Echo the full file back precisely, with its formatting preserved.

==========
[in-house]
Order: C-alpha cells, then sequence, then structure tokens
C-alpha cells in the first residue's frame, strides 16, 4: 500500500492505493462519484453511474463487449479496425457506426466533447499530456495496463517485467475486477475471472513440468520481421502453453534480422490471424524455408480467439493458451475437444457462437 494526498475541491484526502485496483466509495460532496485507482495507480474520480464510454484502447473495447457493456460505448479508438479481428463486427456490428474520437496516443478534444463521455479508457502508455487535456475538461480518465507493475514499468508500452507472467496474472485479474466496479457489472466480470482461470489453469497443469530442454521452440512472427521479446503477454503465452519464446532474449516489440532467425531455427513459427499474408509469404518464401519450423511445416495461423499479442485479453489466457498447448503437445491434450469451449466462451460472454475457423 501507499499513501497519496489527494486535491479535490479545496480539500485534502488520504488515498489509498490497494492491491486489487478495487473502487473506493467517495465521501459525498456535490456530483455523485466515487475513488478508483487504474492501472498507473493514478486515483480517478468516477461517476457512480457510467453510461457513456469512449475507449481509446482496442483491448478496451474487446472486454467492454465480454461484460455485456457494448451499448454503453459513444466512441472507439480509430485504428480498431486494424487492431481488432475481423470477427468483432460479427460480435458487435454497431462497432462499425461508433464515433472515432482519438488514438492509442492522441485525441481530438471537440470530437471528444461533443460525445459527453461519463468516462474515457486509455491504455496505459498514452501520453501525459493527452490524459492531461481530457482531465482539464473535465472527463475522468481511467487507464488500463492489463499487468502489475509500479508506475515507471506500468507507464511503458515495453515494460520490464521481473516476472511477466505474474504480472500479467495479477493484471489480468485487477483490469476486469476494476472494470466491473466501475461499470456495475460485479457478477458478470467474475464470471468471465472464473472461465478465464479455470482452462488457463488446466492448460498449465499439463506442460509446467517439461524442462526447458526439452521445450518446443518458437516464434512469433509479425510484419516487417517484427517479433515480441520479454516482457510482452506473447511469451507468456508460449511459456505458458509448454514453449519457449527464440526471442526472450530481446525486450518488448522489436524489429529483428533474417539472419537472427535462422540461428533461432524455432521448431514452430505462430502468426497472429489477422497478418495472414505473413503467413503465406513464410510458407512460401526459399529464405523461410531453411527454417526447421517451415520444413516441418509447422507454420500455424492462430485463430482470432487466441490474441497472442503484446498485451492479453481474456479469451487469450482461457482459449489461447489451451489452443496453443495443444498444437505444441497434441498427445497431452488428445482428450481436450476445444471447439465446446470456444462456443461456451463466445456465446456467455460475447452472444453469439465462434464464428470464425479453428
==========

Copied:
[in-house]
Order: C-alpha cells, then sequence, then structure tokens
C-alpha cells in the first residue's frame, strides 16, 4: 500500500492505493462519484453511474463487449479496425457506426466533447499530456495496463517485467475486477475471472513440468520481421502453453534480422490471424524455408480467439493458451475437444457462437 494526498475541491484526502485496483466509495460532496485507482495507480474520480464510454484502447473495447457493456460505448479508438479481428463486427456490428474520437496516443478534444463521455479508457502508455487535456475538461480518465507493475514499468508500452507472467496474472485479474466496479457489472466480470482461470489453469497443469530442454521452440512472427521479446503477454503465452519464446532474449516489440532467425531455427513459427499474408509469404518464401519450423511445416495461423499479442485479453489466457498447448503437445491434450469451449466462451460472454475457423 501507499499513501497519496489527494486535491479535490479545496480539500485534502488520504488515498489509498490497494492491491486489487478495487473502487473506493467517495465521501459525498456535490456530483455523485466515487475513488478508483487504474492501472498507473493514478486515483480517478468516477461517476457512480457510467453510461457513456469512449475507449481509446482496442483491448478496451474487446472486454467492454465480454461484460455485456457494448451499448454503453459513444466512441472507439480509430485504428480498431486494424487492431481488432475481423470477427468483432460479427460480435458487435454497431462497432462499425461508433464515433472515432482519438488514438492509442492522441485525441481530438471537440470530437471528444461533443460525445459527453461519463468516462474515457486509455491504455496505459498514452501520453501525459493527452490524459492531461481530457482531465482539464473535465472527463475522468481511467487507464488500463492489463499487468502489475509500479508506475515507471506500468507507464511503458515495453515494460520490464521481473516476472511477466505474474504480472500479467495479477493484471489480468485487477483490469476486469476494476472494470466491473466501475461499470456495475460485479457478477458478470467474475464470471468471465472464473472461465478465464479455470482452462488457463488446466492448460498449465499439463506442460509446467517439461524442462526447458526439452521445450518446443518458437516464434512469433509479425510484419516487417517484427517479433515480441520479454516482457510482452506473447511469451507468456508460449511459456505458458509448454514453449519457449527464440526471442526472450530481446525486450518488448522489436524489429529483428533474417539472419537472427535462422540461428533461432524455432521448431514452430505462430502468426497472429489477422497478418495472414505473413503467413503465406513464410510458407512460401526459399529464405523461410531453411527454417526447421517451415520444413516441418509447422507454420500455424492462430485463430482470432487466441490474441497472442503484446498485451492479453481474456479469451487469450482461457482459449489461447489451451489452443496453443495443444498444437505444441497434441498427445497431452488428445482428450481436450476445444471447439465446446470456444462456443461456451463466445456465446456467455460475447452472444453469439465462434464464428470464425479453428